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Chapter 7

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Western University
Psychology 2042A/B
Scott Wier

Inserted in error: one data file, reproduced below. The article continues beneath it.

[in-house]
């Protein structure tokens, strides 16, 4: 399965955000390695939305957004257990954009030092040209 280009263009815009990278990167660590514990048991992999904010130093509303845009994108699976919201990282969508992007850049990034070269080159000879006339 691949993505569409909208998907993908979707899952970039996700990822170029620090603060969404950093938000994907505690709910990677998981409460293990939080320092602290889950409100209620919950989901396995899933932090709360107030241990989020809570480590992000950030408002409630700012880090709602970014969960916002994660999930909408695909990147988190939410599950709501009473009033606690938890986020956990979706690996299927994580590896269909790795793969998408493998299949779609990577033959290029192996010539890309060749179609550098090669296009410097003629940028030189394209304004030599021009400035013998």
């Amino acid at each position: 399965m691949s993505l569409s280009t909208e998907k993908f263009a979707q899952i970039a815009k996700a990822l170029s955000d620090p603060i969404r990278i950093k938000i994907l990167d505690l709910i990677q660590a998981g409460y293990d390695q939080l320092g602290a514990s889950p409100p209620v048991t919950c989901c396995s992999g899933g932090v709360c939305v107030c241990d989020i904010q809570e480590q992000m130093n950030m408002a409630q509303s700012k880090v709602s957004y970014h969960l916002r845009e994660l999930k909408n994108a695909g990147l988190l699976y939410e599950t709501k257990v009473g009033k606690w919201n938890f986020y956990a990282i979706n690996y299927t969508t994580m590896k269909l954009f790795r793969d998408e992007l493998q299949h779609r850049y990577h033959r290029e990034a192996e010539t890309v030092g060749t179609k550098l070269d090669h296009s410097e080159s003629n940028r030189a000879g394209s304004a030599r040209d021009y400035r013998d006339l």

Child Psychology Chapter 7: Anxiety Disorders Introduction  Anxiety is one of the most common mental health problems in young people  Despite their early onset, high frequency, chronicity, and associated problems, anxiety disorders in children often go unnoticed and untreated  This may be due to the frequent occurrence of fears and anxiety during normal development, the invisible nature of many symptoms, and the fact that anxiety is not nearly as damaging to other people or property as are conduct problems  Many children who experience anxiety continue to display anxiety and other problems during adolescence and adulthood  Anxiety disorders have a more chronic course  The societal costs for clinically anxious youngsters are also substantial Description of Anxiety Disorders:  Anxiety: a mood based disorder characterized by strong negative emotion and bodily symptoms of tension in which the child apprehensively anticipates future danger or misfortune  Key features of anxiety – strong negative emotions and a element of fear  Children who experience excessive and debilitating anxieties are said to have anxiety disorders, which occur in many forms  Many youngsters with anxiety disorders suffer from more than one type, either simultaneously or at separate times during their development Description of Anxiety Disorders: Experiencing Anxiety  Anxiety is both expected and normal at certain ages and in certain situations  Anxiety often hits us when we do something important, and in moderate doses it helps us think and act more effectively  Anxiety is an adaptive emotions that readies children both physically and psychologically for coping with people, objects, or events that could be dangerous to their safety or well-being  Excessive, uncontrollable anxiety can be debilitating  When children experience fears beyond a certain age, in situations that pose no real threat or danger, to an extent that seriously interferes with daily activities, anxiety is a serious problem  Neurotic Paradox: a pattern of self-defeating behaviour that can become self- perpetuating  Fight/flight Response: an immediate reaction to perceived danger or threat  The symptoms of anxiety are expressed through three interrelated response systems: the physical system, the cognitive system, and the behavioural system  More than one may be evident in different children with the same anxiety disorder Description of Anxiety Disorders: Physical System  When a person perceives or anticipates danger the brain sends messages to the sympathetic nervous system, which produces the fight/flight response  The activation of this system produces many important chemical and physical effects that mobilize the body for action o Chemical Effects – adrenaline and noradrenaline released o Cardiovascular Effects – increase heart rate, blood flow, and oxygen delivery o Respiratory Effects – increased speed and depth of breathing o Sweat Gland Effects – increased sweating o Other Physical Effects – pupils dilate, salivation decreases, decreased activity of digestion system, and muscles tense  Overall fight/flight response produces general activation of the entire metabolism  This activation takes a lot of energy and he/she feels tired and drained after Description of Anxiety Disorders: Cognitive System  Produces immediate search for potential threat  For children it is difficult to focus on everyday tasks because their attention is consumed by a constant search for threat or danger  When these children cant fins proof of danger, they may turn their search inward  Activation of the cognitive system often leads to subjective feelings of apprehension, nervousness, difficulty concentrating, and panic Description of Anxiety Disorders: Behavioural System  Aggression and a desire to escape the threatening situation, but social constraints may prevent fulfilling either impulse  Avoidance is the very thing that perpetuates anxiety, despite the temporary feeling of relief  Avoidance behaviours and negatively reinforced  As children with anxiety disorders engage in more avoidance, carrying out everyday activities becomes exceedingly difficult Anxiety Versus Fear and Panic  Fear: an immediate alarm reaction to current danger or life-threatening emergencies  The fear reaction differs both psychologically and biologically from the emotion of anxiety  Fear is a present-oriented emotional reaction to current danger, marked by strong escape tendencies and an all-out surge in the sympathetic nervous system  In contrast, anxiety is future- oriented emotion characterized by feelings of apprehension and lack of control over upcoming events that might be threatening  Both warn of danger or distress  Only anxiety is frequently felt when no danger is actually present  Panic: a group of physical symptoms of fight/fight response that unexpectedly occur in the absence of any obvious threat or danger  The sensations themselves can feel threatening and may trigger further fear, apprehension, anxiety and panic Normal Fears, Anxieties, Worries, and Rituals  Emotions and rituals increase feelings of control  When the emotions and rituals become excessive, or occur in a developmentally inappropriate context, that they are chosen are of concern Normal Fears  Fears that are normal at one age can be debilitating a few years later  Whether or not a specific fear is normal also depends n its effect on the child and how long it lasts  The number and type of common childhood fears changes over time, with a general age-related decline in number  Girls tend to have more fears than boys at almost every age, they also rate themselves more intense and disabling than do boys  Fears show a general decline with age, come remain stable, and some increase Normal Anxieties  Anxieties are very common during childhood and adolescence  Most frequent symptoms of anxiety are separation anxiety, test anxiety, over concern about competence, excessive need for reassurance, and anxiety about harm to a parent  Younger children generally experience more anxiety symptoms than do older children, primarily about separation fro parents  Girls display more anxiety than boys, but the types of symptoms they experience are quite similar  Some specific anxieties decrease with age or stay stable  The disposition to be anxious may remain stable over time, even though the objects of children’s fears change Normal Worries  The process of worry serves an extremely useful function in normal development  In moderate doses, worry can help children prepare for the future  Worry is a central feature of anxiety  Children of all ages worry, but the forms and expressions change  Older children report a greater variety and complexity of worries and are better able to describe them than are younger children  These children do not necessarily worry more but they seem to worry more intensely  Worries about being around strangers, going to school, or having and things happen to the child or parents occur frequently in children with anxiety disorders  Worries over personal safety, doing a good job, and being embarrassed occur in both groups but more often in children with anxiety disorders Normal Rituals and Repetitive Behaviour  Ritualistic, repetitive activity is extremely common in young children  Normal ritualistic behaviour in young children include preference for sameness in the environment, rigid likes and dislikes, preference for symmetry, awareness of minute details or imperfections in toys or clothes and arranging things so they are “just right”  Rituals help young children gain control and mastery over their social and physical environment and make their world more predictable and safe  Routines fall into two distinct categories: repetitive behaviours and doing things “just right”  Similar procedures as those found in OCD  Findings suggest that the neuropsychological mechanisms underlying compulsive, ritualistic behaviour in normal development and those in OCD may be similar Anxiety Disorders According to DSM-IV-TR  Anxiety disorders in DSM-IV-TR are divided into categories: SAD, GAD, specific phobia, social phobia, OCD, PD, PD with agoraphobia, PTSD, and acute stress disorder Separation Anxiety Disorder  Separation anxiety is important for the young child’s survival and is normal at certain ages (7 months – preschool years)  Lack of separation anxiety at this age may suggest insecure attachment or other problems  When anxiety persists for at least 4 weeks and is severe enough to interfere with normal daily routines such as going to school or participating in recreational activities the child may have SAD  Young children may have vague feelings of anxiety or repeated nightmares about being kidnapped or killed, or about the death of a parent  Other children may have specific fantasies of illness, accidents, kidnapping, or physical harm  Young children with SAD frequently display excessive demands for parents attention by clinging to their parents and shadowing their every move  Older children may have difficulty being alone even at home, running errands, going to school or going to camp  Fear new situations and may display physical complaints  To avoid separation, they may fuss, cry, scream or threaten suicide if their parent leave  Parents, especially mothers become highly distressed  Over time, children with SAD may become increasingly withdrawn, apathetic, and depressed and are at risk for developing a variety of other anxiety disorders during adolescence Separation Anxiety Disorder: Prevalence and Comorbidity  One of the most common anxiety disorders to occur during childhood  Common in both boys and girls, more prevalent in girls Separation Anxiety Disorder: Onset, Course, and Outcome  SAD has the earliest age of onset (7-8) and youngest referral  Generally progresses from mild to severe  May being with restless sleep than to sleeping in bed with parents  Often occurs after a child has experienced major stress  Symptoms of SAD may also fluctuate over the years as a function of stress and transitions in the child’s life  May lose friends as a result of their repeated refusal to participate in activities away from home  Children with SAD are reasonably socially skilled and get along with others  School performance may suffer as a result of frequent absences  SAD persists into adulthood and adults are more likely than other to experience relationship difficulties, other anxiety disorder and mental health problems and functional impairment in their social and personal lives Separation Anxiety Disorder: School Reluctance and Refusal  Reluctant to go to school, and for a few, school may create so much fear and anxiety tat they will not go  These children can become literally sick with worry, let minor physical complaints keep them at home, or pretend to be ill  School Refusal Behaviour: the refusal to attend classes or difficulty remaining in school for an entire day  School refusal is equally common in boys and girls between the ages 5 and 11  Usually first occur during preschool, kindergarten, or first grade, and peak during the second grade  School refusal often follows a period at home during which the child has spent more time than usual with a parent or may follow a stressful event  Fear of school is really a fear of leaving parents but can occur for many reasons  These children have average or above average intelligence, suggesting it is not a difficult with academics that leads to this problem  A fear of school may be associated with submitting for the first time to authority and rules outside the home, being compared with unfamiliar children, and experiencing the threat of failure, and may be fear being ridiculed, teased, or bullied by other children  Academic or social problems may develop as a result of missed instruction and peer interaction  CBT is used Generalized Anxiety Disorder (GAD)  GAD: experience excessive and uncontrollable anxiety and worry about many events or activities on most days  For children with GAD, worrying can be episodic or almost continuous  Often unable to relax and had physical symptoms such as muscle tension, headaches, or nausea, and irritability, a lack of energy, difficult falling asleep, and restless sleep  Anxiety experienced by children with GAD is widespread and focuses on a variety of everyday life events  Focus their anxiety on many different things  Likely to pick up on every frightening event and related it to themselves  Always expect the worst possible outcome and underestimate their ability to cope with situations or events that are less then ideal  Thinking often consists of what if statements  Do not restrict their worries to frightening or catastrophic events; they also worry excessively about minor everyday occurrences  Often self-conscious, self-doubting, and worried about meeting others expectations  May lead to significant interpersonal problems  Children with GAD seek constant approval and reassurance from adults and fear people whom they perceive as unpleasant, critical, or unfair  They tend to set extremely high standards for their own performance and, then they fall short, they are highly self-critical  Continue to worry even when evidence contradicts their concern  Show an intolerance of uncertainty, which may result in impaired decision- making under conditions of uncertainty  One “crisis” is followed by another in a never-ending cycle  A diagnosis of GAD in children requires at least one somatic symptom  Chronic worry may function as a type of cognitive avoidance that inhibits emotional processing  Because they are so busy thinking about upcoming problems they may not produce images of threat that elicit intense negative emotion and automatic activity  Chronic worry may serve the same dysfunctional purpose as behavioural avoidance does in children with specific phobias Generalized Anxiety Disorder: Prevalence and Comorbidity  Slightly higher prevalence in older adolescent females  High rate of other anxieties and depression  For younger children, co-occurring SAD and ADHD are most common  Older children with GAD tend to have specific phobias and major depression impaired social adjustment, low self-esteem, and an increased risk for suicide Generalized Anxiety Disorder: Onset, Course, and Outcome  Average age of onset for GAD is 10-14 years  Older children present with a higher total number of symptoms and report higher levels of anxiety and depression then younger children, but symptoms diminish with age Specific Phobia  Many children have specific fears that are mildly troubling, come and go rapidly until about age 10 and rarely require special attention  If the child’s fear occurs at an inappropriate age, persists, is irrational or exaggerated, leads to avoidance of the object or event, and causes impairment in normal routines it is called a phobia  Marked fear for at least 6 months  Specific Phobia: an extreme and disabling fear of objects or situations that in reality pose little or no danger or threat and go to great lengths to avoid them  They experience extreme fear or dread, physiological arousal to the feared stimulus, and fearful anticipating and avoidance when confronted with the object of their fear  Their thinking usually focuses on threats to their personal safety  Anticipatory anxiety is also common  Children are constantly on the lookout for the feared stimulus and go to great lengths to avoid contact  Children’s beliefs regarding the danger of the feared stimulus are likely to persist despite evidence no danger exists or efforts to reason with them  Children often do not recognize that their fears are extreme and unreasonable  Certain fears are more likely than others to develop in children  Human infants are biologically predisposed as a result of natural selection to learn certain fears rather than others  Most children’s phobias have sources of natural danger during human evolution  Most common and most heritable specific phobia in children is a fear of animals, particularly dogs, snakes, insects, and mice  DSM categorizes specific phobias into five subtypes: o Animal o Natural Environment o Blood-Injection Injury o Situational o Other Specific Phobia: Prevalence and Comorbidity  Very few of these children are referred for treatment  Specific phobias are common in girls than boys  The most common co-occurring disorder fro children with a specific phobia is another anxiety disorder  Comorbidity tends to be lower than for other anxiety disorders Specific Phobia: Onset, Course, and Outcomes  Phobias have their onset at 7-9 years which is similar to normal development  Clinical phobias are more likely to persist over time than are normal fears even though both decline with age  Specific phobias can occur at any age but seem to peak between 10-13 years Social Phobia (Social Anxiety)  Social Phobia: marked and persistent fear of social or performance requirements that expose them to scrutiny and possible embarrassment  They go to great lengths to avoid these situations, or they may face the challenge with great effort  Children with social phobias continue to shrink from people they don’t know  When in the presence of other children or adults, they blush, fall silent, cling to their parents, or try to hide  Youngsters with social phobias may feel anxious about the most mundane activities  Their most common fear is doing something in front of other people  Youngsters with social phobias are more likely than other children to be highly emotional, socially fearful and inhibited, sad, and lonely  They frequently experience socially distressing events with which they are unable to cope effectively in part related to a lack of social skills  These children want to be liked by other people, but fear of humiliation because they cannot form the relationships they desire  In the most severe cases, children develop a generalized social phobia  Anxiety associated with social phobia can be so severe that it produces stammering, sweating, upset stomach, rapid heart beat, or a full scale panic attack  Believe that their visible physical reactions will expose their hidden feelings of inadequacy, which makes them more anxious Social Phobia: Prevalence, Comorbidity, and Course  Affecting slightly more girls than boys  Girls experience more social anxiety because they are more concerned with social competence than are boys, and attach greater importance to interpersonal relationships  Most common secondary diagnosis for children referred for other anxiety disorders  Any cases of social phobia are overlooked because shyness is common in our society  Children and adolescents with a social phobia have another anxiety disorder  Adolescents with a social phobia suffer from major depression. They may also use alcohol and other drugs as a form of self-medication to reduce their anxiety in social situations  Social phobias are extremely rare in children under the age of 10, and generally develop after puberty, most common age of onset in early-mid adolescence  The symptoms of anxiety they most frequently report include fears of public speaking, blushing, excessive worry about past behaviour, an self consciousness  The prevalence of social phobia appears to increase with age  One characteristic in early adolescence that has been shown to predict symptoms of social anxiety is perception of not being accepted by peers Selective Mutism  Selective Mutism: fail to talk in specific social situations, even thought they may speak loudly and frequently at home or in other settings  This disorder is uncommon  Although not included as an anxiety disorder, selective mutism has many factors in common with the anxiety disorders  Meet diagnostic criteria for a social phobia in ways other than their reluctance to speak and have also been diagnosed with a social phobia during their lifetime  Selective mutism may be an extreme type of social phobia rather than a unique disorder  Oppositional features and nonverbal social engagement occur in selective mutism  May also display developmental delay, language impairments or auditory processing deficits  In some cases trauma played a role and not talking was a self-protective response  Behavioural and cognitive behavioural interventions have been used to help children with selective mutism Obsessive-Compulsive Disorder (OCD)  OCD: an unusual disorder of ritual and doubt  Experience recurrent time-consuming and disturbing obsessions and compulsions  Obsessions: persistent and intrusive thoughts, ideas, impulses, or images  Obsessions are much more than heightened worries about everyday problems  They are excessive and irrational, and are focused on improbable or unrealistic events, or on greatly exaggerated real-life events  The most common obsessions in children focus on contamination, fears of harm to self or others, or concerns with symmetry and exactness, while in adolescence, sexual, somatic, and religious preoccupations also become more common  Children go to great lengths to try to neutralize them with another action, known as a compulsion  Compulsions: repetitive, purposeful, and intentional behaviours or mental acts that are preformed in response to an obsession  Multiple compulsions are the norm, the most common being excessive washing and bathing repeating checking, touching, counting, hoarding, and ordering or arranging  The belief that drives OCD are superstitions and rituals  Most children with OCD have multiple obsessions and compulsions, and certain compulsions are commonly associated with specific obsessions o Cleaning rituals – contamination obsession o Concern with dirt – chemical or environmental contamination o Counting – concern for harm o Symmetry – compulsions for arranging and ordering  Most children over age 8 persist in their obsessions or compulsions even though they recognize them as excessive and unreasonable  OCD is extremely resistant to reason, even when the child recognizes the “silliness” of the routines  Children with OCD often involve family members in their rituals  Compulsions are intended to neutralize or reduce the anxiety and tension of the obsessions, or to prevent some dreaded event or situation from happening  May provide temporary relief from anxiety  Obsessions and rituals makes it extremely difficult to focus on anything else  Activities of children with OCD are reduced, and health, social and family relations, and school functioning can be severely disrupted  Many children try to make or hide their rituals  As the rituals become more elaborate and time-consuming, they become increasingly difficult to conceal  Suppression commonly has a rebound effect, with increased symptoms once the child is in a safe place Obsessive-Compulsive Disorder (OCD): Prevalence and Comorbidity  Lifetime prevalence of OCD in children and adolescents  Twice as common in boys than girls  Most common comorbidities are other anxiety disorders, depressive disorders and disruptive behaviour disorders  Substance-use disorders, learning disorders, and eating disorders as well as vocal and motor tics Obsessive-Compulsive Disorder (OCD): Onset, Course, and Outcome  Mean age of onset of OCD is 9-12 years with two peaks, one in early childhood and another in early adolescence  Children with an early onset of OCD are more likely to have a family history of OCD suggesting a greater role of genetic influences in such cases  These children may have prominent motor patterns engaging in compulsions without obsessions and displaying odd behaviours  Young children typically have obsessions that are more vague than those of older children, and are less likely to feel that their obsessions are abnormal  Most children over age 8 are aware that their obsessions are abnormal, and they are usually uncomfortable talking about them  Predictors of poor outcome include a poor initial response to treatment, a lifetime history of tic disorder, and parental psychopathology at the time of referral.  Chronic disorder Panic: Panic Attacks  Panic Attack: a sudden and overwhelming period of intense fear or discomfort that is accompanied by four or more physical and cognitive symptoms characteristic of the fight/flight response  Usually, a panic attack is short, with symptoms reaching maximal intensity in 10 minutes or less  Panic attacks are accompanied by an overwhelming sense of imminent danger or impending doom, and by an urge to escape  They can occur several times a week or month  Symptoms are not physically harmful or dangerous  Panic attacks are extremely rare in young children, they are common in adolescents  Increasing rates of panic were related to pubertal development, not to increasing age  Adolescence is the peak time for the onset of the disorder, the physical changes that take place around puberty seem critical to the occurrence of panic  Stress can increase production of adrenaline and other chemicals that may produce physical symptoms of panic  Breathing a little too fast can also produce symptoms and notice these sensations far more readily Obsessive-Compulsive Disorder (OCD): Panic Disorder  Some adolescents who experience repeated severe panic attacks have no other symptoms  Others have a progression of distressing symptoms and develop a panic disorder  Panic Disorder (PD): display recurrent unexpected attacks followed by at least 1 month of persistent concern about having anther attack, constant worry about the consequences, or a significant change in their behaviour related to the attacks  This types of worry is refer